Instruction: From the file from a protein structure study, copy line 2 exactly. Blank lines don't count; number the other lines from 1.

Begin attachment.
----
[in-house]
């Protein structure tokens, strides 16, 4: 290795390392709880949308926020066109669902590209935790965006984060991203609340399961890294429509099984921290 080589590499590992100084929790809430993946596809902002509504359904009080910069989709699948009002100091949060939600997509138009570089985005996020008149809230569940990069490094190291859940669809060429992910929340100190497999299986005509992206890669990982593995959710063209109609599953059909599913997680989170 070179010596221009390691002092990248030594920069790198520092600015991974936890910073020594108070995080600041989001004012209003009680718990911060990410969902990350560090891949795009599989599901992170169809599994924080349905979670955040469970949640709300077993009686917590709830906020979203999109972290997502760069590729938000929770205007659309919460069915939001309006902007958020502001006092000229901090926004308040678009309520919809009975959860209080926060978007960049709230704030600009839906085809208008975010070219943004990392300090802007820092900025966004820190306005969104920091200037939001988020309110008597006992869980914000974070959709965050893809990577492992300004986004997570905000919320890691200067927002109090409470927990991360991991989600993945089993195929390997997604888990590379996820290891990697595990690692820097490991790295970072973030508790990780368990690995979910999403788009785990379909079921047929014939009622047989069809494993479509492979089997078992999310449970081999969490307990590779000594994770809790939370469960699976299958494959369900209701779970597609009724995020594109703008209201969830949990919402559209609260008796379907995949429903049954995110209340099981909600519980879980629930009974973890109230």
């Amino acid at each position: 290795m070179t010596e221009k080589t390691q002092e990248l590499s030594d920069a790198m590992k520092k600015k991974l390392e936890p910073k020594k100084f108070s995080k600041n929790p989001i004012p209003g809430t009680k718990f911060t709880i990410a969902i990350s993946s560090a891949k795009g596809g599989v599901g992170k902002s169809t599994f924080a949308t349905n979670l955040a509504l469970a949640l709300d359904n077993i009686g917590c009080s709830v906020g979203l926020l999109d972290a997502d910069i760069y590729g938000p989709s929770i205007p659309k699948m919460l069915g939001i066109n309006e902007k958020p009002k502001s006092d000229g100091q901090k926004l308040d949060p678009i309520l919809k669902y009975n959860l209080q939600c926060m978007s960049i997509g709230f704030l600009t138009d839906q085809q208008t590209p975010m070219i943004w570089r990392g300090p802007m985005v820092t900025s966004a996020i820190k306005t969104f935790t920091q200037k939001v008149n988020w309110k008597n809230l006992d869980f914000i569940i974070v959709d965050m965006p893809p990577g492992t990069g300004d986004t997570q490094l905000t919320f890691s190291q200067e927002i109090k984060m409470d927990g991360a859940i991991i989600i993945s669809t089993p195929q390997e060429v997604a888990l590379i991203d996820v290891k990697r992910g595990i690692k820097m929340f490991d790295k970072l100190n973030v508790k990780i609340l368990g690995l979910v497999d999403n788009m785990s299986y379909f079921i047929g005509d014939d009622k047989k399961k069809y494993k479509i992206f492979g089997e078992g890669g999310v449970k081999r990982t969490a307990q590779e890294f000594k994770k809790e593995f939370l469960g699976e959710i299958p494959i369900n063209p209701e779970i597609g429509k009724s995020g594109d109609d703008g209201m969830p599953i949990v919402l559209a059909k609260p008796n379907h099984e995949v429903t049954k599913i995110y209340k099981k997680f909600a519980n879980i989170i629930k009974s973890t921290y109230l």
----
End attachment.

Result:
């Protein structure tokens, strides 16, 4: 290795390392709880949308926020066109669902590209935790965006984060991203609340399961890294429509099984921290 080589590499590992100084929790809430993946596809902002509504359904009080910069989709699948009002100091949060939600997509138009570089985005996020008149809230569940990069490094190291859940669809060429992910929340100190497999299986005509992206890669990982593995959710063209109609599953059909599913997680989170 070179010596221009390691002092990248030594920069790198520092600015991974936890910073020594108070995080600041989001004012209003009680718990911060990410969902990350560090891949795009599989599901992170169809599994924080349905979670955040469970949640709300077993009686917590709830906020979203999109972290997502760069590729938000929770205007659309919460069915939001309006902007958020502001006092000229901090926004308040678009309520919809009975959860209080926060978007960049709230704030600009839906085809208008975010070219943004990392300090802007820092900025966004820190306005969104920091200037939001988020309110008597006992869980914000974070959709965050893809990577492992300004986004997570905000919320890691200067927002109090409470927990991360991991989600993945089993195929390997997604888990590379996820290891990697595990690692820097490991790295970072973030508790990780368990690995979910999403788009785990379909079921047929014939009622047989069809494993479509492979089997078992999310449970081999969490307990590779000594994770809790939370469960699976299958494959369900209701779970597609009724995020594109703008209201969830949990919402559209609260008796379907995949429903049954995110209340099981909600519980879980629930009974973890109230």